Sail again with the crew of the USS New Jersey (BB-62) Battleship in this handcrafted wooden Model. Each piece is carved from wood and handpainted to provide a piece you’ll love.
Length – 40 inches
USS New Jersey (BB-62) (“Big J” or “Black Dragon”) is an Iowa-class battleship, and was the second ship of the United States Navy to be named after the US state of New Jersey. New Jersey earned more battle stars for combat actions than the other three completed Iowa-class battleships, and was the only US battleship providing gunfire support during the Vietnam War.
During World War II, New Jersey shelled targets on Guam and Okinawa, and screened aircraft carriers conducting raids in the Marshall Islands. During the Korean War, she was involved in raids up and down the North Korean coast, after which she was decommissioned into the United States Navy reserve fleets, better known as the “mothball fleet”. She was briefly reactivated in 1968 and sent to Vietnam to support US troops before returning to the mothball fleet in 1969. Reactivated once more in the 1980s as part of the 600-ship Navy program, New Jersey was modernized to carry missiles and recommissioned for service. In 1983, she participated in US operations during the Lebanese Civil War.
New Jersey was decommissioned for the last time in 1991 (after serving a total of 21 years in the active fleet), having earned a Navy Unit Commendation for service in Vietnam and 19 battle and campaign stars for combat operations during World War II, the Korean War, the Vietnam War, the Lebanese Civil War, and service in the Persian Gulf. After a brief retention in the mothball fleet, she was donated to the Home Port Alliance in Camden, New Jersey, and began her career as a museum ship 15 October 2001.
Main articles: Iowa-class battleship and Armament of the Iowa-class battleship
New Jersey was one of the Iowa-class “fast battleship” designs planned in 1938 by the Preliminary Design Branch at the Bureau of Construction and Repair. She was launched on 7 December 1942 (the first anniversary of the attack on Pearl Harbor) and commissioned on 23 May 1943. The ship was the second of the Iowa class to be commissioned by the U.S. Navy. The ship was christened at her launching by Carolyn Edison, wife of Governor Charles Edison of New Jersey, himself a former Secretary of the Navy; and commissioned at Philadelphia 23 May 1943, Captain Carl F. Holden in command.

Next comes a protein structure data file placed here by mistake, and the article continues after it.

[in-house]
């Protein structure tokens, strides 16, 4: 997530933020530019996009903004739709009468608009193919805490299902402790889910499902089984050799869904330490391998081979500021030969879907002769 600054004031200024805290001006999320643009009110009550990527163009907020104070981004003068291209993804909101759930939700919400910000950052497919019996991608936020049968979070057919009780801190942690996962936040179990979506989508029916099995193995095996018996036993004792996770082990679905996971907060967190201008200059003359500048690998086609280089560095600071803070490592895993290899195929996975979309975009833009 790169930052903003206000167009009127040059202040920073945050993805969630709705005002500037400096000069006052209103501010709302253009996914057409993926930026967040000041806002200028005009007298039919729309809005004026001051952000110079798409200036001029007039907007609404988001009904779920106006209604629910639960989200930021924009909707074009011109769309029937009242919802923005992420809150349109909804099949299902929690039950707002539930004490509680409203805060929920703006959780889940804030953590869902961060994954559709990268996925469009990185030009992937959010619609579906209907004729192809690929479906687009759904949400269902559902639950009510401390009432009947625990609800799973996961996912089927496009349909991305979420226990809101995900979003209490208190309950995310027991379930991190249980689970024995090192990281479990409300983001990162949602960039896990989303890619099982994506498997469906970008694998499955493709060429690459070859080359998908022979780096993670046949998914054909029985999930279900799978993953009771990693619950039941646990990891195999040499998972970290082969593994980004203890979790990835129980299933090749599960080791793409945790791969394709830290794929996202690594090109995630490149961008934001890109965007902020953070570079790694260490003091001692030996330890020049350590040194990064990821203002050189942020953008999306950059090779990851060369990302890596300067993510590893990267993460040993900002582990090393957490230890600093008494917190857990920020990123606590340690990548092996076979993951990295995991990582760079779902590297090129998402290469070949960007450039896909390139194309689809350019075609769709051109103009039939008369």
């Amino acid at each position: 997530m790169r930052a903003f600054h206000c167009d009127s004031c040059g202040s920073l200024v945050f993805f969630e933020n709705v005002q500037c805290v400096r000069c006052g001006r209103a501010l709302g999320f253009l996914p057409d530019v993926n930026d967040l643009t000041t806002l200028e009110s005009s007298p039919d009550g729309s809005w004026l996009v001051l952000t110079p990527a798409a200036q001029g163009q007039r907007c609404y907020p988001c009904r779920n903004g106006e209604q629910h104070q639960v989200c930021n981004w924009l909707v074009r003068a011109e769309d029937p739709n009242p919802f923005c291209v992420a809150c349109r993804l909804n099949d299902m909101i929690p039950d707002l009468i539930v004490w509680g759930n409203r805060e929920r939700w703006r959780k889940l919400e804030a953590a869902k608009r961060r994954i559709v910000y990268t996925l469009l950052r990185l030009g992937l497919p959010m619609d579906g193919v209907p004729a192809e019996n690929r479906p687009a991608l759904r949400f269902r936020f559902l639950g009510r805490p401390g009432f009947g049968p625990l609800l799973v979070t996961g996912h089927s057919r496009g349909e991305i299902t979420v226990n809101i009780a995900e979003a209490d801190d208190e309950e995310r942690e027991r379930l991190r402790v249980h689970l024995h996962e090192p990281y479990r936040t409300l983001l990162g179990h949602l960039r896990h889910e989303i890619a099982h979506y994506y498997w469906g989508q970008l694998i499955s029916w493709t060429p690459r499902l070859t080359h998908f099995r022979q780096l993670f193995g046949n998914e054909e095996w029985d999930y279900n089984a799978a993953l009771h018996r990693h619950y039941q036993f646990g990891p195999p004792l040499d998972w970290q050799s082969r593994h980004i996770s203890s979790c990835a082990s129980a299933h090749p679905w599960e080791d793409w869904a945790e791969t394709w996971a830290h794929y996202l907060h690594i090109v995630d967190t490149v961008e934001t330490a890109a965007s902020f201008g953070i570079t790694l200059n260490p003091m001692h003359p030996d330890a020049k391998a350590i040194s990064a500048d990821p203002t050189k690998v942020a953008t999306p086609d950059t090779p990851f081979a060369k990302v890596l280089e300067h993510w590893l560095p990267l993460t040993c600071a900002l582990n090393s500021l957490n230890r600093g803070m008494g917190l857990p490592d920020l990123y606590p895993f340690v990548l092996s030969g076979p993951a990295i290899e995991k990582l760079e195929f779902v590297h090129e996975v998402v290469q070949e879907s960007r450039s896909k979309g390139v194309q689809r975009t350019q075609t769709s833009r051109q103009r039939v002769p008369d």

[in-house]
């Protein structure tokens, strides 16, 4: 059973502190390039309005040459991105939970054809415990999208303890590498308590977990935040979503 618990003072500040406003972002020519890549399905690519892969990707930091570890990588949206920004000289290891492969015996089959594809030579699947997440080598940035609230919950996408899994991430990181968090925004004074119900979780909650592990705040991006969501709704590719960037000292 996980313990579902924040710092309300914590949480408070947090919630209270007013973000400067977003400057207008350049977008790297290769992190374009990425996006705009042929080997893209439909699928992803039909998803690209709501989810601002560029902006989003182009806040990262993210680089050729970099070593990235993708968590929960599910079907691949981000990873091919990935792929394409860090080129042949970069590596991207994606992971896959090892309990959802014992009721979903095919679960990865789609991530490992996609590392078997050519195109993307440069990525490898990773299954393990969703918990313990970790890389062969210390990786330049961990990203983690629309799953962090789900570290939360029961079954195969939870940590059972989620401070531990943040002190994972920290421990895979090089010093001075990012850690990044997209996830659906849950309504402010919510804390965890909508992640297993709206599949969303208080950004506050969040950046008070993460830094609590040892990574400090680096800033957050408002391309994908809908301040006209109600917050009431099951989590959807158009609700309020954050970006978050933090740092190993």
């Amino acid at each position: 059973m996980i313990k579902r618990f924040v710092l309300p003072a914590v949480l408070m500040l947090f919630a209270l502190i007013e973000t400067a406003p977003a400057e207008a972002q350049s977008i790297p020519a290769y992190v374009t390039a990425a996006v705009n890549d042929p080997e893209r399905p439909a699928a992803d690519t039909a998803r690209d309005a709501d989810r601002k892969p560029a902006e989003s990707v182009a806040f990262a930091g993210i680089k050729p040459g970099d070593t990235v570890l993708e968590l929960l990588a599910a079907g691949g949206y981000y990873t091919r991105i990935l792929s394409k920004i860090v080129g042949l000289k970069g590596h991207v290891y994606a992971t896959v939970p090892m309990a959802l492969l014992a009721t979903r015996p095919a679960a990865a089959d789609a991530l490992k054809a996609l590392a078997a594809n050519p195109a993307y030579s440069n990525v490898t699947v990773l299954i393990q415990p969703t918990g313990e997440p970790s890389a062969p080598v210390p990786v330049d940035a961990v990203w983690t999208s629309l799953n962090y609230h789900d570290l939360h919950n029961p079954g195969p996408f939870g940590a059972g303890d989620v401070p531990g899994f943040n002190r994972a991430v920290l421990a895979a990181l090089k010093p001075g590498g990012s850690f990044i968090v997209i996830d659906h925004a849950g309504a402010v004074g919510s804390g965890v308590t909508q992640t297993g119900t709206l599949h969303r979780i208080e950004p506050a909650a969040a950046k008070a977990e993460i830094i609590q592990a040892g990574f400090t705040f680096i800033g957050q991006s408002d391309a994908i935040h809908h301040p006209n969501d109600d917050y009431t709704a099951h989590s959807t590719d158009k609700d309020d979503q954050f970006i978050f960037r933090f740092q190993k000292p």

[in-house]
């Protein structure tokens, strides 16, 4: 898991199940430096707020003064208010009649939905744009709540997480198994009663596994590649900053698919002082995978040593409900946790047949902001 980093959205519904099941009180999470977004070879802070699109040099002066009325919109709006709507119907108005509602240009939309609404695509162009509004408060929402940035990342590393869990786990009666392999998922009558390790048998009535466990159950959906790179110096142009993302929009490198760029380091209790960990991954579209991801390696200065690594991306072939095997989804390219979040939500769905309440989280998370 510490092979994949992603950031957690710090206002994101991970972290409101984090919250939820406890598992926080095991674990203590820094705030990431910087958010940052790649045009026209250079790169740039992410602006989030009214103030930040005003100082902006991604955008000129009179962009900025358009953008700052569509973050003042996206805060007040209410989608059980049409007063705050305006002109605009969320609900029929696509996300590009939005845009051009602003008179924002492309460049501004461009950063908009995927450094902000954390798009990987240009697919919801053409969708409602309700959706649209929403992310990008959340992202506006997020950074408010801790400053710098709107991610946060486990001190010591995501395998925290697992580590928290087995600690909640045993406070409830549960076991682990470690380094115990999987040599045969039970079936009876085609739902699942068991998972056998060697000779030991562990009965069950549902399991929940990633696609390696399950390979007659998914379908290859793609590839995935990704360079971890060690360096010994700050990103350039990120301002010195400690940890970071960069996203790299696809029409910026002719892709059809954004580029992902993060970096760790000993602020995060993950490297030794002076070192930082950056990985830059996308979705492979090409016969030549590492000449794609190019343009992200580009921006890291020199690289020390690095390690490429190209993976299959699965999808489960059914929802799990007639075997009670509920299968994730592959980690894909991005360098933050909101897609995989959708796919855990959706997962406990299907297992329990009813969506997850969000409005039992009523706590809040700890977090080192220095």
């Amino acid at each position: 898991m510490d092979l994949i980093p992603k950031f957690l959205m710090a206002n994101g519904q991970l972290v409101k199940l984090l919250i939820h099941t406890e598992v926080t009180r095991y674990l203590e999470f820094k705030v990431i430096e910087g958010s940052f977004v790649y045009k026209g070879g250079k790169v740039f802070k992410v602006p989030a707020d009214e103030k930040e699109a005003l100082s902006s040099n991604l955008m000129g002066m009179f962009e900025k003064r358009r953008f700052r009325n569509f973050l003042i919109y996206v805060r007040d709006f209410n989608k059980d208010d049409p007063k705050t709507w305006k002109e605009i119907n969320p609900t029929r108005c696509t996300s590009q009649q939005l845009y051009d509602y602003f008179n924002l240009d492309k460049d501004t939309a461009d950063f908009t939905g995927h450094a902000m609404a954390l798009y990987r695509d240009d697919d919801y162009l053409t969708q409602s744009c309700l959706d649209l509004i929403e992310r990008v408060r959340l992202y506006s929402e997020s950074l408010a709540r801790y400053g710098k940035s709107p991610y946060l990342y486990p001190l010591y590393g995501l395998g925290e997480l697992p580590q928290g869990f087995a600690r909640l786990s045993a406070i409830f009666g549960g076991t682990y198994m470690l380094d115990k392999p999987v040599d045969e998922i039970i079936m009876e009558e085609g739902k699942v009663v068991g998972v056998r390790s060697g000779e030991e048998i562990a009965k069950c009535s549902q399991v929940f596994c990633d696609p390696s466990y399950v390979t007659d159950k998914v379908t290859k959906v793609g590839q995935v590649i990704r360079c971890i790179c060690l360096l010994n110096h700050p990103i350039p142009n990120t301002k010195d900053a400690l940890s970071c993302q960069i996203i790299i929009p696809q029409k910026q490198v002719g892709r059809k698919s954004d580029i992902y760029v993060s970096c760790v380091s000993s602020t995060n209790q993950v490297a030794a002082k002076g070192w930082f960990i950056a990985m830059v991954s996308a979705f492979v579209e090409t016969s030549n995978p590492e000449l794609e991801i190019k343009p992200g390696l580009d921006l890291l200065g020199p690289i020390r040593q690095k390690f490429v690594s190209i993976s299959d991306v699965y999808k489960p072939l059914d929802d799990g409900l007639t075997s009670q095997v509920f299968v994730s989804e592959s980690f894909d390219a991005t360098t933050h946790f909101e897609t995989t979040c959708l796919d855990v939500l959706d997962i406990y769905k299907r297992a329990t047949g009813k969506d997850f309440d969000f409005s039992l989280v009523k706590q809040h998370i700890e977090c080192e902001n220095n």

New Jersey’s main battery consisted of nine 16″/50 caliber Mark 7 guns in three three-gun turrets, which could fire 2,700-pound (1,225 kg) armor-piercing shells some 23 miles (42.6 km). Her secondary battery consisted of twenty 5″/38 caliber guns mounted in twin-gun dual purpose (DP) turrets, which could hit targets up to 9 miles (16.7 km) away. With the advent of air power and the need to gain and maintain air superiority came a need to protect the growing fleet of allied aircraft carriers, so New Jersey was fitted with an array of Oerlikon 20 mm and Bofors 40 mm anti-aircraft guns. When reactivated in 1968, New Jersey had her 20 mm and 40 mm AA guns removed and was tailored for use as a heavy bombardment ship. When reactivated in 1982, New Jersey had four twin 5″/38 caliber DP mounts removed. She was outfitted with four Phalanx CIWS mounts for protection against missiles and aircraft, and eight Armored Box Launchers and eight Quad Cell Launchers designed to fire Tomahawk missiles and Harpoon missiles, respectively.
The main deck was 53,000 square feet of teak.
Unlike the other Iowa-class battleships, New Jersey was named by President Franklin D. Roosevelt to repay a political debt, to then-New Jersey Governor Charles Edison. During his time in the Navy department, Edison pushed to build the Iowas, and to build one at the Philadelphia Navy Yard, which secured votes for Roosevelt in Pennsylvania and New Jersey in the 1940 presidential election.